Monday, September 30, 2013

I am not your servant, I am your teacher ...

Why yes, that is my child with the unbrushed hair and the untied shoes. Thanks for noticing. I'm quite proud of how I sent her to school this morning, although I know that she is less than thrilled.

Sure, she was crying when she walked out the door. But, at least she walked out the door before her father pulled out of the driveway. Because, if I had been driving, that wouldn't have been the case. I've left without her before. And I'd do it again in a heartbeat.

For some reason, she seems to think that it is my responsibility to make sure she is ready for school in the morning. She often expects me to pack her lunch (I make the food. I refuse to assemble the actual lunchbox), pack her bag and make sure she has everything she needs for the day. Funny. I don't remember that being part of the job description.

Diz, as far as I can recall, I am here to protect you. To love you. To raise you with values and an appreciation for the world around you. To give you a place to live and food to eat. After that, I'm pretty sure everything else is optional.

What? You think that's unfair? You think that I am out to get you because I refuse to baby you day in and day out?

That my dear, is where you are wrong.

I am not being mean.

I am not being unfair.

I do not wake each day plotting against you.

And I most definitely do not "do this to you EVERYDAY!," like you most eloquently said this morning as you struggled to get out the door. No my dear, you do that to yourself. You and you alone.

You are old enough to wake up each and every morning without me yelling at you. Consider yourself lucky that I check back to make sure you haven't fallen back asleep.

You are old enough to find an outfit to wear each and subsequently get yourself dressed each and every day. Consider yourself lucky that I do not yet require you to wash or purchase all of those outfits. It's coming. Be warned.

You are old enough to make yourself a healthy breakfast and to eat that breakfast in time to leave. Consider yourself lucky that you have food to eat. Some children aren't as fortunate.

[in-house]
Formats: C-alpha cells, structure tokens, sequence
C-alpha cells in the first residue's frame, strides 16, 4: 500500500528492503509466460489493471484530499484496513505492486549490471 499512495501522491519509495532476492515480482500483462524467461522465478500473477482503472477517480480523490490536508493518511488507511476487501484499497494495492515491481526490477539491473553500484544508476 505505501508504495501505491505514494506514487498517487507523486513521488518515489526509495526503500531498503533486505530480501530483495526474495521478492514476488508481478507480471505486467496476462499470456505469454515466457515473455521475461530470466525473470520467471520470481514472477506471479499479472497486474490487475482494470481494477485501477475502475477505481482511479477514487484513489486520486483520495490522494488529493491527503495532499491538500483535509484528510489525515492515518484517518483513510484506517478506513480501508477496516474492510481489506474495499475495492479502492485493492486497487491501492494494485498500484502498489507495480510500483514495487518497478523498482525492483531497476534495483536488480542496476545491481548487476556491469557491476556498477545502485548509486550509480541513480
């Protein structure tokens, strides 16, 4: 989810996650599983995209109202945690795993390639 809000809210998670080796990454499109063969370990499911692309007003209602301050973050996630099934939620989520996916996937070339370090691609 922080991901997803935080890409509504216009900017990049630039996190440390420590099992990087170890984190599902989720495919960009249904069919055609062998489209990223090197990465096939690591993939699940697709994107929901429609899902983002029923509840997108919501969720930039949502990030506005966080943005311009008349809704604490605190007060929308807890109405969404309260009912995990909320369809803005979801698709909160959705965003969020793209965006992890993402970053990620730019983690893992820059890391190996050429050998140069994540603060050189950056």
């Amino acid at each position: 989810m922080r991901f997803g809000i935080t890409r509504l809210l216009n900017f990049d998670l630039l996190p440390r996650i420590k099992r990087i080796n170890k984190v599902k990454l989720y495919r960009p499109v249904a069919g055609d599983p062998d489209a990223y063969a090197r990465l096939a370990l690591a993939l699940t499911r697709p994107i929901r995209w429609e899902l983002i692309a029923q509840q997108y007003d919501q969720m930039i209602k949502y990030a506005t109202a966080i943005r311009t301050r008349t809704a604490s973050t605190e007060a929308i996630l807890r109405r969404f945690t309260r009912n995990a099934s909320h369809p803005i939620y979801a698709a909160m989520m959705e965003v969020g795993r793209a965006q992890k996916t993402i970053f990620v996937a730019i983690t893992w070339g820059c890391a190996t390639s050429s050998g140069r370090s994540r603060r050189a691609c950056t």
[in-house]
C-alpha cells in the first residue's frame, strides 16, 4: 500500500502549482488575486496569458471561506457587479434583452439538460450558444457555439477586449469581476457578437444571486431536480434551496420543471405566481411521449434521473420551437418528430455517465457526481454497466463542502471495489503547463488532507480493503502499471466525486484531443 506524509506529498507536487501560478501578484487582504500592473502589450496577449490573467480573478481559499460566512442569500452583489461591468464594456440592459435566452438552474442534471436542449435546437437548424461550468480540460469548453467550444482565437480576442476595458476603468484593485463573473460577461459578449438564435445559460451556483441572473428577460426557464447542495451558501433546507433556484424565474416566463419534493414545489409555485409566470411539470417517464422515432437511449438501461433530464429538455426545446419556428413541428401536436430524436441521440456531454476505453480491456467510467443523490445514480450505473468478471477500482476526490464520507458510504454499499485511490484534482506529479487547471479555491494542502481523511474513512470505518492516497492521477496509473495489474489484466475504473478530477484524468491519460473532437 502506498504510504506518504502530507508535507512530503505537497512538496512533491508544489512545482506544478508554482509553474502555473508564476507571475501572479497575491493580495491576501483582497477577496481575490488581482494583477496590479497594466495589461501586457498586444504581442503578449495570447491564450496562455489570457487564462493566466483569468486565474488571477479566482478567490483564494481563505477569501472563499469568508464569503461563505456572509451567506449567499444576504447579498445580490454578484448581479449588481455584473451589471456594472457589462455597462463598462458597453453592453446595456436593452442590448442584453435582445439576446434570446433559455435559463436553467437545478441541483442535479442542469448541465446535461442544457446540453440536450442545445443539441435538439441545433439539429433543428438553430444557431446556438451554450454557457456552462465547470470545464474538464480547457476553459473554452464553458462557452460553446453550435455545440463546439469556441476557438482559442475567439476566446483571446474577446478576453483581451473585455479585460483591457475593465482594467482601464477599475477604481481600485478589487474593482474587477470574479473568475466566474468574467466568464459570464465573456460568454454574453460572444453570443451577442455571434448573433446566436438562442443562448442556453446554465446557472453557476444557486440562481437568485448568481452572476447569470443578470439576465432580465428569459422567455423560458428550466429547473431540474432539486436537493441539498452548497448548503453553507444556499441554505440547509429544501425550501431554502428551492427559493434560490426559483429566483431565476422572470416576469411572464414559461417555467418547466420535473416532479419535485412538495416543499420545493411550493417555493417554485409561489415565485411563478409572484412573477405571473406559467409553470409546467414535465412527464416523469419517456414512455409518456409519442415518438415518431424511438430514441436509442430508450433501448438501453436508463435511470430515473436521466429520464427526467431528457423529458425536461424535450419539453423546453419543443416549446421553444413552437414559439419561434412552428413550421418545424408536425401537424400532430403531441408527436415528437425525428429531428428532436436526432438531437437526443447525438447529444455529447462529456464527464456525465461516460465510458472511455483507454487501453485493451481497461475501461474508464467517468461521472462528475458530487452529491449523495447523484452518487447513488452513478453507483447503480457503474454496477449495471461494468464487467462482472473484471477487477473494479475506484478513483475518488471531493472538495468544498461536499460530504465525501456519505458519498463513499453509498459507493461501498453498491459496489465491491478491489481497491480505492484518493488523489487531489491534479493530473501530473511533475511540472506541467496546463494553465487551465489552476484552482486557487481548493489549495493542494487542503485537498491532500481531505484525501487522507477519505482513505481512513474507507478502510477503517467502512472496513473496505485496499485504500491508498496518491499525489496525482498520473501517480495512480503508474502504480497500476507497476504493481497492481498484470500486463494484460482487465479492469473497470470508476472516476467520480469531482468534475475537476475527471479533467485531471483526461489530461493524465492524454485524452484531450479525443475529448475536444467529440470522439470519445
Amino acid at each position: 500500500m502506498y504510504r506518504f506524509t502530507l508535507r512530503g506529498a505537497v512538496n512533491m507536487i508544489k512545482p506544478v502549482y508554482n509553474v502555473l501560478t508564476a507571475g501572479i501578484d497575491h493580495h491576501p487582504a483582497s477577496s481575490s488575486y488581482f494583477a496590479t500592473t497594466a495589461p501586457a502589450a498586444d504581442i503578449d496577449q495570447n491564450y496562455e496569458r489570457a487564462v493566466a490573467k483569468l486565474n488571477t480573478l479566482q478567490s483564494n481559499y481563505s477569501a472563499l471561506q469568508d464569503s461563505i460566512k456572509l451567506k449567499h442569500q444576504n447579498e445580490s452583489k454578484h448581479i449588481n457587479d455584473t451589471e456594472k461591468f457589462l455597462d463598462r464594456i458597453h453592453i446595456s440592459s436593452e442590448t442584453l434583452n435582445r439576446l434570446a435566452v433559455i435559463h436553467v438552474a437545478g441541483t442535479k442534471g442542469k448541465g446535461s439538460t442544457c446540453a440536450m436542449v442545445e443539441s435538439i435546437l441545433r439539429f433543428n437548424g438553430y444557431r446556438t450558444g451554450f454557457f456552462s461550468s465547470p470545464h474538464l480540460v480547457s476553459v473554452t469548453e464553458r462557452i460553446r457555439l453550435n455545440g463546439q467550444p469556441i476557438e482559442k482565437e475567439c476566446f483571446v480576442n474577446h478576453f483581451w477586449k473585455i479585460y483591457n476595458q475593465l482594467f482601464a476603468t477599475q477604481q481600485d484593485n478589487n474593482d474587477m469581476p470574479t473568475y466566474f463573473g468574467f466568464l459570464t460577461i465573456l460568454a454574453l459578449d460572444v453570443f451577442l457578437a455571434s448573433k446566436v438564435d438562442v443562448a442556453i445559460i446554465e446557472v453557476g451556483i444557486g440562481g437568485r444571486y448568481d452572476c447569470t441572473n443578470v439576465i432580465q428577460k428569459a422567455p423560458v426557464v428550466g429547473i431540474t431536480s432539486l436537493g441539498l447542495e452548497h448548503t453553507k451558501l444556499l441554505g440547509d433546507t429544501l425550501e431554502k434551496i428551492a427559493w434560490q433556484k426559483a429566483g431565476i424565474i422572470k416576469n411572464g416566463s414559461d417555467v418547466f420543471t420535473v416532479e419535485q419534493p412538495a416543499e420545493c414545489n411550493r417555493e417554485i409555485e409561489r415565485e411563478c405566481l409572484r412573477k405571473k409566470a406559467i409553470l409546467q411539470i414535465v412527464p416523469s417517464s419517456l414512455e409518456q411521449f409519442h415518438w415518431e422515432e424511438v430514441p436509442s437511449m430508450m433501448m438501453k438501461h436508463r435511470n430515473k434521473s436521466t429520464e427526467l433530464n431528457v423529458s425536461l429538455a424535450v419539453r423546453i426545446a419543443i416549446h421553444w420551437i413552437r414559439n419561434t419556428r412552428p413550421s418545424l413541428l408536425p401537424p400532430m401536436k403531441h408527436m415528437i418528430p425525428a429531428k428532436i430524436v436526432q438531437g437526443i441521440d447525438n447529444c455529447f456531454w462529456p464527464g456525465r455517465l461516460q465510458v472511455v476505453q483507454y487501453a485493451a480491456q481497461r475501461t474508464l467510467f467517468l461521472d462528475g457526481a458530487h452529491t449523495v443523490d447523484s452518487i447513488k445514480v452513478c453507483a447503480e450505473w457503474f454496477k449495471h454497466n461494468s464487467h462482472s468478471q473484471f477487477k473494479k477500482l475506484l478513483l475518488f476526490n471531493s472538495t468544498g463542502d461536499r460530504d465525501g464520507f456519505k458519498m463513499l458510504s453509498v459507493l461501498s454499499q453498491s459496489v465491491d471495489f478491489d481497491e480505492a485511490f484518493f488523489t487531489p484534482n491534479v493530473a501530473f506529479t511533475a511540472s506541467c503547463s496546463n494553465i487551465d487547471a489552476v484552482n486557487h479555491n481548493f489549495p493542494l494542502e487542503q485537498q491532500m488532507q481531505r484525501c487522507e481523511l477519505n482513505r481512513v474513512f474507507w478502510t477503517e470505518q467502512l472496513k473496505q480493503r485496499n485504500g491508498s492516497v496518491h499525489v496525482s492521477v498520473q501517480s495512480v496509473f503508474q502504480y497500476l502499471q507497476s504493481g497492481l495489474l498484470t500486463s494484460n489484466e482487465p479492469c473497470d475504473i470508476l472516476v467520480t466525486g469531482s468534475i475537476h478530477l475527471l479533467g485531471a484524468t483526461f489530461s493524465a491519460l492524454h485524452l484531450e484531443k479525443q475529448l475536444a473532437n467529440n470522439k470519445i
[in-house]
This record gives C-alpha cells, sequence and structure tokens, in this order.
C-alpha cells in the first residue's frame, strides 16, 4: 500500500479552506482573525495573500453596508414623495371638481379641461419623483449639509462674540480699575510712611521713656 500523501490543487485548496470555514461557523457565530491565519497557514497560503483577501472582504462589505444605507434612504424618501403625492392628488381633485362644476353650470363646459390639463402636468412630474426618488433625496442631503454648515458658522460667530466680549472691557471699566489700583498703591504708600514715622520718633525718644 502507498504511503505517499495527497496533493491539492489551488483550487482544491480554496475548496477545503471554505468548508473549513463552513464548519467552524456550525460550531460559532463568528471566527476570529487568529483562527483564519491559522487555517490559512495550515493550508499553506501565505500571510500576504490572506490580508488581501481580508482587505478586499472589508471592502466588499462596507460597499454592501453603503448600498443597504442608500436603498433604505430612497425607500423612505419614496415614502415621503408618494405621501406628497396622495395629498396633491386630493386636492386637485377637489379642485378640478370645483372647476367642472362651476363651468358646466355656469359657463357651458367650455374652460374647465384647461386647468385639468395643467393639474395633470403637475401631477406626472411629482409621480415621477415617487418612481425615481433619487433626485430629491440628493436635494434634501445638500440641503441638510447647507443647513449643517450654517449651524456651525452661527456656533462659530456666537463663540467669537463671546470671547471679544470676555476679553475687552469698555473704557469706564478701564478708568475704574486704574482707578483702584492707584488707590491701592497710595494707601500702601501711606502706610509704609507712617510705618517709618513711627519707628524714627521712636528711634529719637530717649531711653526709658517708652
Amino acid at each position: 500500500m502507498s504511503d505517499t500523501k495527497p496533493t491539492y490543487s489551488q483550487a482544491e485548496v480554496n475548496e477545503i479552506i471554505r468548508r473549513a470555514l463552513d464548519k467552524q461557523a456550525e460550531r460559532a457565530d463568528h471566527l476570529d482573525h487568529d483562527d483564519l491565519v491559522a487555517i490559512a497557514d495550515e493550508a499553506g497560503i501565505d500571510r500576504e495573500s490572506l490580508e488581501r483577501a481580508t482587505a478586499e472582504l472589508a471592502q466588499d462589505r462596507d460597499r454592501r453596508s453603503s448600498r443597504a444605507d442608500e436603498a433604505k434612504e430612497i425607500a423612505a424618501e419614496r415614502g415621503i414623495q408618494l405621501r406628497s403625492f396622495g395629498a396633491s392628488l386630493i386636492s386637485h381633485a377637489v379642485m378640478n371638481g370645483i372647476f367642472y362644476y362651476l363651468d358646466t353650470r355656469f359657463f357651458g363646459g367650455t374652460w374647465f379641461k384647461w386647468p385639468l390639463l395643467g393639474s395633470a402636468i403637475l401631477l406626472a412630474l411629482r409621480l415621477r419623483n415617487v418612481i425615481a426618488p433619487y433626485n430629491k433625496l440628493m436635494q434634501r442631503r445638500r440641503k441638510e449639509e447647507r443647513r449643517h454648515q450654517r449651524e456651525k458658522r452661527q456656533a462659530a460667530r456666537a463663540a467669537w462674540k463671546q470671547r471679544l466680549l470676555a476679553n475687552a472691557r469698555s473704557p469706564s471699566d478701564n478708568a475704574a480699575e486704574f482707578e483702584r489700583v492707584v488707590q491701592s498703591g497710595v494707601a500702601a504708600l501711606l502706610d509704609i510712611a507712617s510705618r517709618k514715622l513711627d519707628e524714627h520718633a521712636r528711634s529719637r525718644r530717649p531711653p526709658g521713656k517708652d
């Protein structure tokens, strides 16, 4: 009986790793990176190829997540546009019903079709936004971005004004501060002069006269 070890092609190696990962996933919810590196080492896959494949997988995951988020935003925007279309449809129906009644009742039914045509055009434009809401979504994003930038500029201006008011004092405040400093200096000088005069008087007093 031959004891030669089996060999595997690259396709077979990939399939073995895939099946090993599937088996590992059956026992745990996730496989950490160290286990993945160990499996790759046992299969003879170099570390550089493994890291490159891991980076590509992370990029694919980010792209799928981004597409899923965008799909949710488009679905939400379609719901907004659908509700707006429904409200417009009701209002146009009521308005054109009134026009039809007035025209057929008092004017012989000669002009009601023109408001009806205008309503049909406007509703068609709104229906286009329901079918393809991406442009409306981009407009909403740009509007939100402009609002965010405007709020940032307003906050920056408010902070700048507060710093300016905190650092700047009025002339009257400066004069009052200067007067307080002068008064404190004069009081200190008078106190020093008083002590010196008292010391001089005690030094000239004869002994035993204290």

You are old enough to pack your backpack, your lunchbox and whatever else there is to pack before heading out the door. It's not my job to know where all of your stuff is. Consider yourself lucky that your mom is OCD enough to have a strong grasp on where things are. Otherwise, your mornings would be even more stress inducing.

You are old enough to brush and style your hair. Consider yourself lucky that I don't just shave your head to save us all the drama you dish out each morning. Trust me, it would be easier for all of us.

You are old enough to tie your shoes and clean your glasses. Consider yourself lucky that I am willing to give you reminders to do both. I am not required to do so.

It is not my job to do any of these things. I am your mother. Not your servant. I love you endlessly, but I do not strive to make you soft, to convince you that you will always be waited upon, or to give you a false impression on what lies ahead for you when you leave our home. I will not do you that disservice.

The world is full of responsibilities. There are already many of which you are capable. And I expect, no demand, that you live up to those responsibilities. You need to learn to manage your time. You need to learn to face the consequences of forgetting to complete a task or showing up late. I will not always be there to protect you. These lessons I am teaching you now will help you for a lifetime. I'm not trying to be mean. I am trying to show you how the world works. And sometimes, the real world sucks.